Atlas Ocean Voyages passenger kayaking in Antarctica. Photo: Atlas Ocean Voyages

The 11 Biggest Trends In Cruising Right Now

by Matthew Meltzer Oct 24, 2023

Cruising has made quite the comeback. Far removed from the pandemic-era horror stories that some said would sink the industry, cruising continue to grow in popularity among solo travelers, families, and intrepid explorers. Our perception of cruising has changed too, where once we saw cruise ships as floating temples of gluttony, many see them now as convenient ways to explore far-off remote destinations.

So what’s next in the ever-changing world of cruising? We talked to insiders from cruise lines large and small to see what passengers are asking for and how the ships are adapting.

Ships are getting bigger

Like suburban neighbors trying to outdo each others’ home additions, the big cruise lines are competing to see who can build the biggest ships. Much of this, according to our insiders, is driven by the surge in multi-generational travel after the pandemic.

“People tend to be trending towards bigger and better (ships) nowadays,” says Cruise Planners Travel Specialist Danny Ickes. “You can get on these large ships and there’s something for everybody. Retired people can go to wine tastings and cooking demos. If you’re younger, you have ice skating, rock climbing, and surf simulators.”

The cruise line with the biggest ships is Royal Caribbean, whose Icon of the Seas will be the largest cruise ship in the world when it launches in 2024. The 20-deck behemoth will hold an astounding 7,600 passengers and will weigh over 250,000 tons.

Not far behind them is MSC Cruise Lines, who debuted the MSC World Europa this year as the largest ship outside of Royal Caribbean’s. Its twin, the World America, will hit the Caribbean in 2025.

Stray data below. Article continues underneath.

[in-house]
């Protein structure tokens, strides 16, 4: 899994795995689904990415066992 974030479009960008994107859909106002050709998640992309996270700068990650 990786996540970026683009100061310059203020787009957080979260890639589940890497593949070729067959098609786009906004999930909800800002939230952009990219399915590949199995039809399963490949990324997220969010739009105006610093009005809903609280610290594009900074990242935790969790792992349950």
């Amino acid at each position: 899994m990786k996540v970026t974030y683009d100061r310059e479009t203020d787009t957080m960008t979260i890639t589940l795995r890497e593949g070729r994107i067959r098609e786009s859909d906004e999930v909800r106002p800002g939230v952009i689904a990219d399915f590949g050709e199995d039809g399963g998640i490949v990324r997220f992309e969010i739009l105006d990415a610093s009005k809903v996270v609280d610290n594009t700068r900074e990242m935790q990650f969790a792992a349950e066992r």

“These (larger ships) have more experiences and a variety of amenities and very modern design,” says Ruben Rodriguez, President of MSC Cruises USA. “Guests really appreciate it across generations.”

Small expedition ships are also hot

Trends in cruising: The Havila Capella, a small ship of cruise line Havila operating in Norway.

The Havila Capella, a small ship of cruise line Havila operating in Norway. Photo: Alex Bresler

But just as the giants are gaining steam, so are the little guys. Smaller ships that can navigate smaller ports and go to more off-the-beaten-path destinations are getting a lot of attention from people who typically might steer away from cruising altogether.

“I’m seeing a big boom in smaller ship experiences,” says Ickes. “Somewhere along the lines of Viking or Regent or Windstar. Those are a little more intimate, you have butlers that cater to your every whim.”

Following this trend, a bevy of small ship cruise lines have popped in the past few years. One such line is Sea Cloud, whose fleet of sailing yachts takes 60-136 guests to boutique ports around the Mediterranean and Caribbean.

“After COVID, people want to be out on the deck, enjoying the sun,” says Sea Cloud President Mirell Reyes. “People are leaning towards smaller ships and getting away from the crowd.”

In Norway, Havila Voyages launched just before 2020, carrying around 600 cruise passengers along the Norwegian coastline in its four ships. They hit ports around the Arctic circle that have been around for centuries, in towns of under 1,000 residents that could never handle large ship traffic.

Excursions are getting more active

Trends in cruising: Zodiac expeditions with Atlas Ocean Voyages

Free Zodiac expedition with fauna and fora experts with Atlas Ocean Voyages. Photo: Jesse Adams

The days of herding passengers from the ship to a popular tourist attraction may be a thing of the past. Or, at least, they’re waning in popularity after the pandemic. Cruise passengers, even older ones, are seeking shore excursions that keep them active.

“Coming out of the pandemic, people don’t want to be on buses with a hundred other people,” says Sea Cloud’s Reyes.

In Norway, Havila Voyages has excursions where guests disembark in one port, take a bus to the top of a mountain, and dogsled down another mountain to meet the ship at its next stop. As they descend the hill, they can see the ship lit up and floating through a fjord to its next harbor.

Boutique Atlas Ocean Voyages has eschewed many of the traditional shore excursions for expeditionary pursuits, stocking kayaks, stand-up paddle boards, and other water toys on board. During its Antarctic cruises, it even offers passengers the chance to camp overnight on the ice.